Leighton Buzzard Music Club : Iain Farrington’s concert ‘A night of light’

On Saturday 17th of March  Iain Farrington made a welcome return to Leighton Buzzard to play a light classical programme. But not the naff, light classical one gets in lifts. Dear me no.

Farrington began with his own arrangement of the ‘Sailor’s Hornpipe’, which immediately demonstrated his liking for ‘a good tune’ and a light, scampering touch on the piano. He plays in praise of strong, simple melody and harmony.

Big composing names often dash off something lighter between major works. We now enjoyed one such by Elgar. He wrote it late in life, when he had, arguably, already written his best music. Simple little ‘Serenade’ is light and charming and soothes the soul.

William Walton’s ‘Façade’ began life as a single suite for piano and Edith Sitwell bellowing poetry down a megaphone. It also has many half lives. ‘Popular Song’ may be the best known ‘song’ from the suite. It is music which demands one perform a soft shoe shuffle – one long musical witticism: marvellous. Percy Grainger’s ‘Country Garden’ came next. Farrington’s jazz and blues influences brought out nuances of this quintessentially English tune that I’d never heard before.

Billy Mayerl was popular on the radio between the wars, influenced by “stride” piano and ragtime, Art Tatum and Scott Joplin – much like Farrington himself. Three short Mayerl pieces followed. ‘All of a Twist’ was in the Walton mould; furiously fast, bluesy and full of notes. ‘Marigold’ was syncopated in a ‘Kids’ll eat ivy too, wouldn’t you’ style. ‘Railroad Rhythm’ incorporated the sound of the wheels on the rails, the whistle, the train rushing by and a final mournful hoot as it disappeared.

Both Mayerl and Gershwin had great technique and an ear that enabled them to unify jazz, blues and pop within a classical structure. Three Gershwin pieces arranged by Farrington completed the first half of the programme. ‘It ain’t necessarily so’ was a full-blooded, vibrant musical statement. ‘Someone to watch over me’ had the song peeping through a glorious supporting swirl of music, which finally died away before Farrington launched into ‘I got rhythm’, which became faster and more furious until …the interval.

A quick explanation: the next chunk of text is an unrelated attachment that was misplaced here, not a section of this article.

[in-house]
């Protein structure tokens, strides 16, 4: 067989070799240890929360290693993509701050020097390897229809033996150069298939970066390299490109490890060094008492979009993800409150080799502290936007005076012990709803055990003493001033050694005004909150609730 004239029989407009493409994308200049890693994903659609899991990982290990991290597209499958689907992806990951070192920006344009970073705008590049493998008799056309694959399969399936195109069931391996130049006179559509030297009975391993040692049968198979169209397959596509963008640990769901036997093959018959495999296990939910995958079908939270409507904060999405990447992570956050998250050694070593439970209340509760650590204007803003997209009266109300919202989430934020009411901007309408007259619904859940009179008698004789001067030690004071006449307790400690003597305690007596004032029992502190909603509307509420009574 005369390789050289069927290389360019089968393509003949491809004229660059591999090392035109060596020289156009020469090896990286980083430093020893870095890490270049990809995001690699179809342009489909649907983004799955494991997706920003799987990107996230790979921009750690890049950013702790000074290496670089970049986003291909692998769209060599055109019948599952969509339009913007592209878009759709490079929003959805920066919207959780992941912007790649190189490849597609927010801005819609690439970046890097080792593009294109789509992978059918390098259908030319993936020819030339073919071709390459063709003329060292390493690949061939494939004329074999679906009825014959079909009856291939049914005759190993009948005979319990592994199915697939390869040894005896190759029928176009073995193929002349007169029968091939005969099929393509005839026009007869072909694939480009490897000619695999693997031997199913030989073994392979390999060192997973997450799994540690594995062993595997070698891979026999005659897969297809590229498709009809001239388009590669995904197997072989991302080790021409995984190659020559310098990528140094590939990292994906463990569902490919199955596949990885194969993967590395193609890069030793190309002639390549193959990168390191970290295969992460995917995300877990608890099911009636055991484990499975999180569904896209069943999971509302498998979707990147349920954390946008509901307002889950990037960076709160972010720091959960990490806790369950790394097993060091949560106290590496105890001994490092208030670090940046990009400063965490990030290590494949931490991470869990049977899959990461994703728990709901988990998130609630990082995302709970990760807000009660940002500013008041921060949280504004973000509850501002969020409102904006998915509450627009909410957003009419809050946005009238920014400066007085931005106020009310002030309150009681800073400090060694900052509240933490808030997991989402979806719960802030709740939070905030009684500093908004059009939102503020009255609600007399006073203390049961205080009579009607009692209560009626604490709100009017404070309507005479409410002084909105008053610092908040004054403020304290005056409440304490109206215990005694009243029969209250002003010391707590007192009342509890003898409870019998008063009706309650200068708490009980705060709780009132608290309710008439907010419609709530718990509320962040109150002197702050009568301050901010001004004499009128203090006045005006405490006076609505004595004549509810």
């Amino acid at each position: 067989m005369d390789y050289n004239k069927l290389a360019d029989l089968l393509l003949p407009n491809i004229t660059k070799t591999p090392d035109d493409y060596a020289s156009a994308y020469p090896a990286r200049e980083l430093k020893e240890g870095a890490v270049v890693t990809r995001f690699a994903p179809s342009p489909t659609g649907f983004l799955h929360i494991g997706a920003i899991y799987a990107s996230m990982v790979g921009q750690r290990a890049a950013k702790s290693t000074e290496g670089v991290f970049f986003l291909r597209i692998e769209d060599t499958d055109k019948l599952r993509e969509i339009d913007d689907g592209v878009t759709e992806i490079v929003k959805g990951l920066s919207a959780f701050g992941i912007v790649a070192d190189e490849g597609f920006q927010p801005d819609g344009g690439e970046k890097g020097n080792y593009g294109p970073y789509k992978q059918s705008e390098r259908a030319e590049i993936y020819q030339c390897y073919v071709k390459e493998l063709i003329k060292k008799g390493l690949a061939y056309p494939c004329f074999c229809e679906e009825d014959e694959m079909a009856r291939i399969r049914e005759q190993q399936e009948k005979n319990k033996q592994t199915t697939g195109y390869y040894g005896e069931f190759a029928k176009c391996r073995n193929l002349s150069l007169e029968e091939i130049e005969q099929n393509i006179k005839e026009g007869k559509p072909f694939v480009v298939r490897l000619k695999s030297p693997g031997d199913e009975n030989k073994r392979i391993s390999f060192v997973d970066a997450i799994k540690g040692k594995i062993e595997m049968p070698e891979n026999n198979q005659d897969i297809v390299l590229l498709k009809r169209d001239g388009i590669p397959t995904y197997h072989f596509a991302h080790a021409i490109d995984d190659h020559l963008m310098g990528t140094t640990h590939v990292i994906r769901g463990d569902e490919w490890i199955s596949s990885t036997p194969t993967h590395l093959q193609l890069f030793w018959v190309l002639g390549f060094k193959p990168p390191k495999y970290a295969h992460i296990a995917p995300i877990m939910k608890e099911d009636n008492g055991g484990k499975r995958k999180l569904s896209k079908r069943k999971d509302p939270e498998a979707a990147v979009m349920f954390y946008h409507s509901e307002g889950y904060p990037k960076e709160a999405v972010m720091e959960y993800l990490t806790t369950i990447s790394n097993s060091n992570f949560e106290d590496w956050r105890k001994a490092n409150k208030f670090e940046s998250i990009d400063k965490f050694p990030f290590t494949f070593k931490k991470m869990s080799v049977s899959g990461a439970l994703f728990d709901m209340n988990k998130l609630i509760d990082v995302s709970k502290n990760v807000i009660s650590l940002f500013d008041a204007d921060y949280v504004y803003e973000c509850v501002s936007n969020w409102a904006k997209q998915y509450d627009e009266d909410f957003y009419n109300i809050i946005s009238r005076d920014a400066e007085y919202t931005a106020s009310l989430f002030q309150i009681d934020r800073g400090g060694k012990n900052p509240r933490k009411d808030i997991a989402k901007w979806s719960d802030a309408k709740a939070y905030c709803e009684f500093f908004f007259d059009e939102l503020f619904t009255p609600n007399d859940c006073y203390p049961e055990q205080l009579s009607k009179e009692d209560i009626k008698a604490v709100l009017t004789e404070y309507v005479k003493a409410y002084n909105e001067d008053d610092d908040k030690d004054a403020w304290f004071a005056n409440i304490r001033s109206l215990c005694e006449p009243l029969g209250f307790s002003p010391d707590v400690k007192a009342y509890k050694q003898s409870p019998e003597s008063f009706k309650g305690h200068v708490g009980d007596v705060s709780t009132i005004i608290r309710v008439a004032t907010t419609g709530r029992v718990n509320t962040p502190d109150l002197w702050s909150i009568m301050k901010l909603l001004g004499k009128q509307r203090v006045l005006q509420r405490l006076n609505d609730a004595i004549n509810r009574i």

Farrington’s own composition,  ‘Fiesta’, began the second half. The seven short movements celebrate life. In ‘Conversation’ Farrington figures sharply observed conversations within the music. ‘Stride Dance’ ramps up the excitement. ‘Song’ gives us time to, maybe, smooch a little. ‘Fast Dance’ has a Peter Gunn-ish quality shading towards the sinister. ‘Nocturne’ allows us to sit down outside for a moment in the cool, night breeze. ‘Finale’ drives us back onto the dance floor. The tempo is furious, the volume up to eleven. The neighbours are complaining!

Farrington enjoys arranging seminal pieces of modern music: the Beatles’ ‘Strawberry fields forever’ and ABBA’s ‘Money, money, money’ being two. ‘Strawberry fields’ is Lennon’s haven. A bell tolls, there is nostalgia, a hint of nightmare; things aren’t quite what they seem. ‘Money, money, money’ has the Lizt-ish robustness of melody which Andersson and Ulvaeus were so good at. Farrington’s arrangment riffed around the motif, flirting, departing, returning.

Art Tatum enjoyed jazzing the classical repertoire. He arranged ‘Humoresque’ from Dvořák’s cycle of piano pieces, giving it smart new dancing shoes: here were blue notes and jazz variations. The music was breaking out all over. ‘Humoresque’ ragged! And, to close, here was Tatum’s furious ‘Tiger Rag’: wham, bam and thank you Ma’am!

Farrington shared one final piece with us as an encore: the tiny ‘Exit’ from his own ‘Animal Parade’ suite.

It’s great to see and hear someone keeping the spirit of ragtime and its relations jazz and blues alive – and adding to the canon. No need to hide this music away in an elevator!


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